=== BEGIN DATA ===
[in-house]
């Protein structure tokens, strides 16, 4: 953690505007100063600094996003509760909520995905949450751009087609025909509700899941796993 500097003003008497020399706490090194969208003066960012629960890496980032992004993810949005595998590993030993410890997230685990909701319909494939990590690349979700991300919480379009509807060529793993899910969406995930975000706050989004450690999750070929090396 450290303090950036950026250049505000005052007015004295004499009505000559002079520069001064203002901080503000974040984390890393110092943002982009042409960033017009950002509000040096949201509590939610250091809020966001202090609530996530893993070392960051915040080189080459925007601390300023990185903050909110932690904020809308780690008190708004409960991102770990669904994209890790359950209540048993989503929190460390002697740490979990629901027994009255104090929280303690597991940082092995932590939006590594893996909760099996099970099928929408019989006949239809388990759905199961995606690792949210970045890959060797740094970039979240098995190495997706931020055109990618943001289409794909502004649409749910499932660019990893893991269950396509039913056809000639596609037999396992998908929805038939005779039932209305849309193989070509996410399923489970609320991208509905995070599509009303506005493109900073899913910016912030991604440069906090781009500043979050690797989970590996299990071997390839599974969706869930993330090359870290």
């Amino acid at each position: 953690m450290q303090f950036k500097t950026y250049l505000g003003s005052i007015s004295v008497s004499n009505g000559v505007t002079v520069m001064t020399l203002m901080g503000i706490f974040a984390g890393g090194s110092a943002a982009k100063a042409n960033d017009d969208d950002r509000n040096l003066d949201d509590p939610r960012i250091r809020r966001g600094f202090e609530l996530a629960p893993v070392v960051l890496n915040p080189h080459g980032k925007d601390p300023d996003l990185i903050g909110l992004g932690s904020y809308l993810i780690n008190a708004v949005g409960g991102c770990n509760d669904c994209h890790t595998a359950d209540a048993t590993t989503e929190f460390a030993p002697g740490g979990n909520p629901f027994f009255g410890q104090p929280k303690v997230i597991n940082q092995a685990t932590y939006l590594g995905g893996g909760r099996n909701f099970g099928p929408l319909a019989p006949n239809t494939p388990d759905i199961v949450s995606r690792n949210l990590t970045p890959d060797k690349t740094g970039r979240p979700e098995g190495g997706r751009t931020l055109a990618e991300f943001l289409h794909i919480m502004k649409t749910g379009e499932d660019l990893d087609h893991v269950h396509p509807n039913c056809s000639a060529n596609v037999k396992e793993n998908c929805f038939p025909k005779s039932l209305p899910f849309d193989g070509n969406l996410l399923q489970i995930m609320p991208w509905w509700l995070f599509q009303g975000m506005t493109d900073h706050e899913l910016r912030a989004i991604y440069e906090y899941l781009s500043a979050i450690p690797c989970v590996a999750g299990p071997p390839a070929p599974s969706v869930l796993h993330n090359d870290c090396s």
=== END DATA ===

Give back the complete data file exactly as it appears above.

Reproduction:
[in-house]
């Protein structure tokens, strides 16, 4: 953690505007100063600094996003509760909520995905949450751009087609025909509700899941796993 500097003003008497020399706490090194969208003066960012629960890496980032992004993810949005595998590993030993410890997230685990909701319909494939990590690349979700991300919480379009509807060529793993899910969406995930975000706050989004450690999750070929090396 450290303090950036950026250049505000005052007015004295004499009505000559002079520069001064203002901080503000974040984390890393110092943002982009042409960033017009950002509000040096949201509590939610250091809020966001202090609530996530893993070392960051915040080189080459925007601390300023990185903050909110932690904020809308780690008190708004409960991102770990669904994209890790359950209540048993989503929190460390002697740490979990629901027994009255104090929280303690597991940082092995932590939006590594893996909760099996099970099928929408019989006949239809388990759905199961995606690792949210970045890959060797740094970039979240098995190495997706931020055109990618943001289409794909502004649409749910499932660019990893893991269950396509039913056809000639596609037999396992998908929805038939005779039932209305849309193989070509996410399923489970609320991208509905995070599509009303506005493109900073899913910016912030991604440069906090781009500043979050690797989970590996299990071997390839599974969706869930993330090359870290």
């Amino acid at each position: 953690m450290q303090f950036k500097t950026y250049l505000g003003s005052i007015s004295v008497s004499n009505g000559v505007t002079v520069m001064t020399l203002m901080g503000i706490f974040a984390g890393g090194s110092a943002a982009k100063a042409n960033d017009d969208d950002r509000n040096l003066d949201d509590p939610r960012i250091r809020r966001g600094f202090e609530l996530a629960p893993v070392v960051l890496n915040p080189h080459g980032k925007d601390p300023d996003l990185i903050g909110l992004g932690s904020y809308l993810i780690n008190a708004v949005g409960g991102c770990n509760d669904c994209h890790t595998a359950d209540a048993t590993t989503e929190f460390a030993p002697g740490g979990n909520p629901f027994f009255g410890q104090p929280k303690v997230i597991n940082q092995a685990t932590y939006l590594g995905g893996g909760r099996n909701f099970g099928p929408l319909a019989p006949n239809t494939p388990d759905i199961v949450s995606r690792n949210l990590t970045p890959d060797k690349t740094g970039r979240p979700e098995g190495g997706r751009t931020l055109a990618e991300f943001l289409h794909i919480m502004k649409t749910g379009e499932d660019l990893d087609h893991v269950h396509p509807n039913c056809s000639a060529n596609v037999k396992e793993n998908c929805f038939p025909k005779s039932l209305p899910f849309d193989g070509n969406l996410l399923q489970i995930m609320p991208w509905w509700l995070f599509q009303g975000m506005t493109d900073h706050e899913l910016r912030a989004i991604y440069e906090y899941l781009s500043a979050i450690p690797c989970v590996a999750g299990p071997p390839a070929p599974s969706v869930l796993h993330n090359d870290c090396s």